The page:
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Robert Dunlop

And here are details of OP4 near Amiens. It is a quote in ‘Band of Brigands’ from an action that took place on 23 August 1918. This was 15 days after the opening of the Battle of Amiens, when the British Third Army took the lead in the rolling series of battles that characterised the last 100 days:

‘[2/Lt] Bell’s tank had not proceeded very far before a bullet struck the right-hand sponson severely wounding the gunner. He immediately jumped out and nothing more was ever seen of him afterwards. Several more bullets struck the tank and two more gunners were hit. The anti-tank rifle was spotted by the man who had taken the 6-pdr gunner’s place. He immediately layed the gun and fired, blowing the rifleman and all his gear to smitherens. [Another rifle opens up with AP rounds which] penetrated the cast-iron cylinder of the water jacket pouring out boiling hot steam.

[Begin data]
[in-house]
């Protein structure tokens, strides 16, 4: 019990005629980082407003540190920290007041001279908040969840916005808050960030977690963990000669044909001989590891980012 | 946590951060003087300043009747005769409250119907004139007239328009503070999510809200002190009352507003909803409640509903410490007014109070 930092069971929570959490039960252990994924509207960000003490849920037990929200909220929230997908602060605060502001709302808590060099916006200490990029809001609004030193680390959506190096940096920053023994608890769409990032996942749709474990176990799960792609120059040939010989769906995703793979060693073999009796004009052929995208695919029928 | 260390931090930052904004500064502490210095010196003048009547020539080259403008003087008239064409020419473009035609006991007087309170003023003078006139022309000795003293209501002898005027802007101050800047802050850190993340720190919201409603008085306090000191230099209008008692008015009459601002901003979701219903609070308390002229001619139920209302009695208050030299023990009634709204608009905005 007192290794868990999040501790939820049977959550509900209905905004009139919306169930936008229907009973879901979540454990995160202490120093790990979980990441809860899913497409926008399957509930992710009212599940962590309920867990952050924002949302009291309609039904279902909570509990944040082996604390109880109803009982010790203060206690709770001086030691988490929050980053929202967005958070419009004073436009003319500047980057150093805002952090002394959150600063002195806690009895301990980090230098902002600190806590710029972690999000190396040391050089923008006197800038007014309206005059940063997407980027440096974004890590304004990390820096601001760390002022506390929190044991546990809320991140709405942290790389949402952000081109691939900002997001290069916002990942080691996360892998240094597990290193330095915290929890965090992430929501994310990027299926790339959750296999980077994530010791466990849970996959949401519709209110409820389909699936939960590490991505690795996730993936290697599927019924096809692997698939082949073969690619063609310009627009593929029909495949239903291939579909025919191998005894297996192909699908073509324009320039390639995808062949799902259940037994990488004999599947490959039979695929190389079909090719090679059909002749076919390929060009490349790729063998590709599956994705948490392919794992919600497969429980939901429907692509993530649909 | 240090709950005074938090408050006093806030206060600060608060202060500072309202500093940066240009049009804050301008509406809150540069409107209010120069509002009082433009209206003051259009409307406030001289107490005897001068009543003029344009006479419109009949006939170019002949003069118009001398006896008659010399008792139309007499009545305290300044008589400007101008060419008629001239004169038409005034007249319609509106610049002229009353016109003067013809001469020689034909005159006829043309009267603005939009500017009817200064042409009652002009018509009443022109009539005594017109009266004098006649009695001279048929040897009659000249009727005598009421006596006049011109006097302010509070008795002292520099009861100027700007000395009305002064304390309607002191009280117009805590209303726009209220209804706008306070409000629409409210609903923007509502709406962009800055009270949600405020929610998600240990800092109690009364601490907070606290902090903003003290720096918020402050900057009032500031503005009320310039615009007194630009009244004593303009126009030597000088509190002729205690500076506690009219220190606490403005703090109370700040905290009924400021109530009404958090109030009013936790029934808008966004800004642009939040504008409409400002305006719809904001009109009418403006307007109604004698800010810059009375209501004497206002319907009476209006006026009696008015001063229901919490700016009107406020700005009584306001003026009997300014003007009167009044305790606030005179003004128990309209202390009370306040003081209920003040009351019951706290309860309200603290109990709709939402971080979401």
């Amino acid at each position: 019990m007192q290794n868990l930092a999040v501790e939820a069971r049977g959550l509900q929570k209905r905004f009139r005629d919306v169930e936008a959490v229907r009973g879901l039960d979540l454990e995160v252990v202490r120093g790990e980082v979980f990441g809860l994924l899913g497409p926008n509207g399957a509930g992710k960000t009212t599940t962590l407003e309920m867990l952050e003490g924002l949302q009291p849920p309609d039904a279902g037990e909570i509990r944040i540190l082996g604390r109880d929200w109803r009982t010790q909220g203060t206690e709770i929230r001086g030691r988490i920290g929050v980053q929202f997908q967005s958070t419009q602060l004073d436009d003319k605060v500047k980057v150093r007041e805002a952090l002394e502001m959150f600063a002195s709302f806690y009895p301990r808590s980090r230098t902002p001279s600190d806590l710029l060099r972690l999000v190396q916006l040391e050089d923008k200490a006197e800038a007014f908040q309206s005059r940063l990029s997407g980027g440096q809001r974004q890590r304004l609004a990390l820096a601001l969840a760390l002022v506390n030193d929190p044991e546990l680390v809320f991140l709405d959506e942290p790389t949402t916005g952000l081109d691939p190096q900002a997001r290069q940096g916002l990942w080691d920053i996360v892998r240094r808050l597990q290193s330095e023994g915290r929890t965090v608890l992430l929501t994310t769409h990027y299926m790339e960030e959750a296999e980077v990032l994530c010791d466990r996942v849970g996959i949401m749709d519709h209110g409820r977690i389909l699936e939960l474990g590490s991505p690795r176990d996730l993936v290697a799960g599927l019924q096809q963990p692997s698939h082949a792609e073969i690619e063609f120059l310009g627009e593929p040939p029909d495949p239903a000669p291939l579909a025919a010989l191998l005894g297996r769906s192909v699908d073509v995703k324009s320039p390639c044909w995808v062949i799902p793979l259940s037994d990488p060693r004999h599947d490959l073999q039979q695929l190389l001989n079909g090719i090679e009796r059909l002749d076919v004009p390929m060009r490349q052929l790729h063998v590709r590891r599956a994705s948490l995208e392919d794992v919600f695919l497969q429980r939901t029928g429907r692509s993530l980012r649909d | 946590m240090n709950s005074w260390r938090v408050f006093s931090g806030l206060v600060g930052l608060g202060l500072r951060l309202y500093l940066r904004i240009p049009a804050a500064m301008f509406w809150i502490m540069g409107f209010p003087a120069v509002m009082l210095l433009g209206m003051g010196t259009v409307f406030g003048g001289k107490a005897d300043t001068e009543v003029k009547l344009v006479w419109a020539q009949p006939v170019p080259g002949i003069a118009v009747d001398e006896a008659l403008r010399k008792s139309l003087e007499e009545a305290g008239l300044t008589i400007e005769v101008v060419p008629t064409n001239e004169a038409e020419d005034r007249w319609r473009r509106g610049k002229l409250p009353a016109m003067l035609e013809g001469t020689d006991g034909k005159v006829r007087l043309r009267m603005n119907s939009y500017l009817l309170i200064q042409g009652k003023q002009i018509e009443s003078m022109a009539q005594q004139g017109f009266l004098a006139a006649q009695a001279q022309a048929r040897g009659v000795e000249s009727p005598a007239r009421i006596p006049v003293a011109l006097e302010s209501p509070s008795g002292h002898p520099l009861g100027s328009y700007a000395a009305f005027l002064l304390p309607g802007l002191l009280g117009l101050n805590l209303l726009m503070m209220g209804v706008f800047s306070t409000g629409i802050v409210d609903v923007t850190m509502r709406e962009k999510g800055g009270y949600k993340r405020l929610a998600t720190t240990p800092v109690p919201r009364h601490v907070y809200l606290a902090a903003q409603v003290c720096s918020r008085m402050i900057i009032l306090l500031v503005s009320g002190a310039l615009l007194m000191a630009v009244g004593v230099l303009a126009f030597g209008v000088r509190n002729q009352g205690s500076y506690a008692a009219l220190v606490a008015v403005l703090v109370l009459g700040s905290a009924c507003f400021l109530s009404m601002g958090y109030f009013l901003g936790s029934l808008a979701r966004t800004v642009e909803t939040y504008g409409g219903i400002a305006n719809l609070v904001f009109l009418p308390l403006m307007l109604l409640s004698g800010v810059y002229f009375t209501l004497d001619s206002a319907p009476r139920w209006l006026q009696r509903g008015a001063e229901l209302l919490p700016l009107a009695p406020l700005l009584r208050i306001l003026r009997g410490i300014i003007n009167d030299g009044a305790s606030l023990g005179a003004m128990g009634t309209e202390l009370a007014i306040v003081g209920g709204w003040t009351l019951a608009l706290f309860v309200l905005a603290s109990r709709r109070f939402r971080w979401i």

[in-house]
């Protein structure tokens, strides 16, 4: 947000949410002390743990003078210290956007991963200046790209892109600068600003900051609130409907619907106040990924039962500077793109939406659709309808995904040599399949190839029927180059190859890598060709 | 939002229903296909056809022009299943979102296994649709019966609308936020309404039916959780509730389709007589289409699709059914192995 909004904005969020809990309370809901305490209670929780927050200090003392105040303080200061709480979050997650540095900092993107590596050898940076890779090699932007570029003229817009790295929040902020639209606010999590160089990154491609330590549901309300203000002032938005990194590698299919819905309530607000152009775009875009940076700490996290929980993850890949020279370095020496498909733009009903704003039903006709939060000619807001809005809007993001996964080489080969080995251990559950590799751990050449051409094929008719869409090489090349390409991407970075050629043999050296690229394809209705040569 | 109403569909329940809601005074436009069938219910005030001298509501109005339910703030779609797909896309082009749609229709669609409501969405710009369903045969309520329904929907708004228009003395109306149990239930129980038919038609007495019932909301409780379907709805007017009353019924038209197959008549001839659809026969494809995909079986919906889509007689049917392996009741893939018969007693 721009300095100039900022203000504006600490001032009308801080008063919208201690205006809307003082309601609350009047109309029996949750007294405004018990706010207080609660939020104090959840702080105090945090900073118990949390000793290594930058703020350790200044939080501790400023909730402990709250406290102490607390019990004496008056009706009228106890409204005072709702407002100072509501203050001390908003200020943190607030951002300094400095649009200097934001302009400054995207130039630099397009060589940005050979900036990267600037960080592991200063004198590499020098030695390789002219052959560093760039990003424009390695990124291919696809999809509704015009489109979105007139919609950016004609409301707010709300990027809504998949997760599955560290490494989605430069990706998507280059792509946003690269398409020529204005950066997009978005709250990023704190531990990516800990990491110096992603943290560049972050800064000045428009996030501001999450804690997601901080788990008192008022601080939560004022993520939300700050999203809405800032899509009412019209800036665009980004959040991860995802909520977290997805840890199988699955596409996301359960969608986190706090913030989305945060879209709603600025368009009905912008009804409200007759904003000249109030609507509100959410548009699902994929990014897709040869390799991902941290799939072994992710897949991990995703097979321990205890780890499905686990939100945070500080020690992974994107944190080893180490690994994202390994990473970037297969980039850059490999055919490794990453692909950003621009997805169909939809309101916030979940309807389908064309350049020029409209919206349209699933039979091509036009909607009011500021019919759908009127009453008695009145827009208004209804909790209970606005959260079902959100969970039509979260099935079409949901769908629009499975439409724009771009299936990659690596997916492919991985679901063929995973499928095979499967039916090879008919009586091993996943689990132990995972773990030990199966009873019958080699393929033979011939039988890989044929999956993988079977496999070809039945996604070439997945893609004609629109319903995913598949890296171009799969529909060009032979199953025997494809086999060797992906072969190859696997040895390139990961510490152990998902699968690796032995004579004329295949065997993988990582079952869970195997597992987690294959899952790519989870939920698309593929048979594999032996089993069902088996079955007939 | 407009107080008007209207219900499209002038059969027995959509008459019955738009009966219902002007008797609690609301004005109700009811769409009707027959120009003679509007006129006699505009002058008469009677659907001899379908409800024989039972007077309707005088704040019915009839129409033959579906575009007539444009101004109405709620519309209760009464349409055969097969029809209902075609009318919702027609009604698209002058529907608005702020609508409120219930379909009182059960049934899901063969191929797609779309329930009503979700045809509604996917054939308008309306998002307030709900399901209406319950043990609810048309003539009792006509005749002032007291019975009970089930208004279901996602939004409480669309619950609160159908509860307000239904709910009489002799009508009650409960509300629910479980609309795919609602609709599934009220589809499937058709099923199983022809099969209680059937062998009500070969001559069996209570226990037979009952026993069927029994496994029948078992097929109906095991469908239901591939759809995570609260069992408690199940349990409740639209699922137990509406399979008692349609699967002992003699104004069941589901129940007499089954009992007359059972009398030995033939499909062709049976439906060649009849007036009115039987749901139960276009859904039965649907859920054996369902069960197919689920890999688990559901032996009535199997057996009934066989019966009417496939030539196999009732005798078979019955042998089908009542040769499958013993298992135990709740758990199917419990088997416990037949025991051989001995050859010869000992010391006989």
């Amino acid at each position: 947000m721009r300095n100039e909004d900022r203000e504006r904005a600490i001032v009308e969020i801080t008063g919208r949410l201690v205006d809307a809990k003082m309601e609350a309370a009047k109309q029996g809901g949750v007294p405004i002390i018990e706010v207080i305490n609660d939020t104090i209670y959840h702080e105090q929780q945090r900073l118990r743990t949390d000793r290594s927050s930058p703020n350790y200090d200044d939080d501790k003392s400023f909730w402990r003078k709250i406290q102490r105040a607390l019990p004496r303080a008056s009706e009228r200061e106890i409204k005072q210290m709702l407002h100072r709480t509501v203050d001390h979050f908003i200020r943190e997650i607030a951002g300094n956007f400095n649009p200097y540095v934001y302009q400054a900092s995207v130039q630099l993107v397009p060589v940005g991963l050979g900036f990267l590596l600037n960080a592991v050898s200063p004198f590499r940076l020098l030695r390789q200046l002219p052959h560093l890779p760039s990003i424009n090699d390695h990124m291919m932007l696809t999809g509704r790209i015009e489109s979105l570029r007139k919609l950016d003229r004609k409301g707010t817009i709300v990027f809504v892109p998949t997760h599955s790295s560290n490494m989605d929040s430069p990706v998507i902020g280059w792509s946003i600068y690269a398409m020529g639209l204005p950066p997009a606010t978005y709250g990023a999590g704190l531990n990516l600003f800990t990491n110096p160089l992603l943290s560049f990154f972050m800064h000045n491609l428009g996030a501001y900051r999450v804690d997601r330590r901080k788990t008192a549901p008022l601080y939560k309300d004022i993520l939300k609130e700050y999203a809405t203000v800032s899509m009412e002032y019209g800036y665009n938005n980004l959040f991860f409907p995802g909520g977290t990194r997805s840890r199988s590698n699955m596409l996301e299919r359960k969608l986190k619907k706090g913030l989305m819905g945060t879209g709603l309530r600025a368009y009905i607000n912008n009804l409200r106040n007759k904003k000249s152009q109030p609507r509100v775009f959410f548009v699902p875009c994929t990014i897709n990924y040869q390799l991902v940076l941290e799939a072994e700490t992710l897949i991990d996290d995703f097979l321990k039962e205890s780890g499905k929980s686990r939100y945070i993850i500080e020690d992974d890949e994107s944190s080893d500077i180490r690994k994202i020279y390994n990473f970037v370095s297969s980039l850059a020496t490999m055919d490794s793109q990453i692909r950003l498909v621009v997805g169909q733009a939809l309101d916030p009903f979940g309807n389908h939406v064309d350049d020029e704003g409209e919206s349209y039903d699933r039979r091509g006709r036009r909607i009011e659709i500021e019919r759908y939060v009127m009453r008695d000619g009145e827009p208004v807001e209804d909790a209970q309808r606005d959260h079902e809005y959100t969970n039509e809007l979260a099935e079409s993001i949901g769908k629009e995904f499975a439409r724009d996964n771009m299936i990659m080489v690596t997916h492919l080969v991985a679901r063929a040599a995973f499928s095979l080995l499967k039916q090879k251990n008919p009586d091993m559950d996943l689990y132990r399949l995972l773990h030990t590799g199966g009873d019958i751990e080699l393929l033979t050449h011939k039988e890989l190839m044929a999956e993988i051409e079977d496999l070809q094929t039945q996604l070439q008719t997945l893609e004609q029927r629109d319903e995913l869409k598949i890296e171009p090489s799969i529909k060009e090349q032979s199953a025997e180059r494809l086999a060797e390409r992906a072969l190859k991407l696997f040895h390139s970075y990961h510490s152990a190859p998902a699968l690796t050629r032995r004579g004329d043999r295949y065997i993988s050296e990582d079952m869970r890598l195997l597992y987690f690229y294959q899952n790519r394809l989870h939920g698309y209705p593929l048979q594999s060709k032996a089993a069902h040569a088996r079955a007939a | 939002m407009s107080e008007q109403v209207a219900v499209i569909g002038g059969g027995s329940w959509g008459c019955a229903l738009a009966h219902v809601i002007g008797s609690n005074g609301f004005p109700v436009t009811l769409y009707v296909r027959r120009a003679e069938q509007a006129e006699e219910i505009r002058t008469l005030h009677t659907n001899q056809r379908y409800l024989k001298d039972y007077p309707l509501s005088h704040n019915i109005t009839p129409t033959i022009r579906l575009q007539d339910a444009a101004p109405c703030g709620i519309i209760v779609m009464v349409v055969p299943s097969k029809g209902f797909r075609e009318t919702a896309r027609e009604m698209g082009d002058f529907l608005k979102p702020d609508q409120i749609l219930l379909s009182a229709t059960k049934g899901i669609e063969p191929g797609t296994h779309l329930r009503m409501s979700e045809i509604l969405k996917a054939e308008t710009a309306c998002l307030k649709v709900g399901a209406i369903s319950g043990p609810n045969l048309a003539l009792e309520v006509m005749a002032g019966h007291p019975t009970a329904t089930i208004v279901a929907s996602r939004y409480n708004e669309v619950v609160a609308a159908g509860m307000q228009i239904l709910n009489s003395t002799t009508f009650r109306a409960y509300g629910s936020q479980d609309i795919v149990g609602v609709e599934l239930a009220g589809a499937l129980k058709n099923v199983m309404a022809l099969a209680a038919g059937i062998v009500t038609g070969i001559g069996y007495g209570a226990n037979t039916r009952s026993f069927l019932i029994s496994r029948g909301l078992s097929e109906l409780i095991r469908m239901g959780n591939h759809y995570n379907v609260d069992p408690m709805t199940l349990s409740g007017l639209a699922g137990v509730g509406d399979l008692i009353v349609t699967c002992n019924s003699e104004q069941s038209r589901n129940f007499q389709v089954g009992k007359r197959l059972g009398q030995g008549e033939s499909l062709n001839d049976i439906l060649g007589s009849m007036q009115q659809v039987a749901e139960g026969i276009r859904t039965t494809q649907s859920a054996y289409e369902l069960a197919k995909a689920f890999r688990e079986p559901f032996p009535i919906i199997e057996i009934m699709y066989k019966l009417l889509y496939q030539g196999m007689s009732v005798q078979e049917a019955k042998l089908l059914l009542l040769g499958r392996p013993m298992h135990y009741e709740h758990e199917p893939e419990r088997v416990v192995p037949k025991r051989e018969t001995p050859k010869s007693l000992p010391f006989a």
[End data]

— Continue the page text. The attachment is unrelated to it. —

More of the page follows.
Another pierced the front cab and wounded the hotchkiss gunners. There were now only three effective men in the crew; the engine would be too hot to run, so Bell started to return. Armour-piercing bullets still struck and penetrated the tank but so far the driver had escaped. After about 150 yards the engine seized up…’

Based on this one example, it is clear that multiple hits could be absorbed by late war British tanks. In this case, the tank was put out of action because of the hit on the water jacket. Prior to that, the tank (as opposed to individual crew members) could return fire. So long as there was a driver and an engine, it could still squash enemy too (a major part of the offensive capability of WW1 tanks).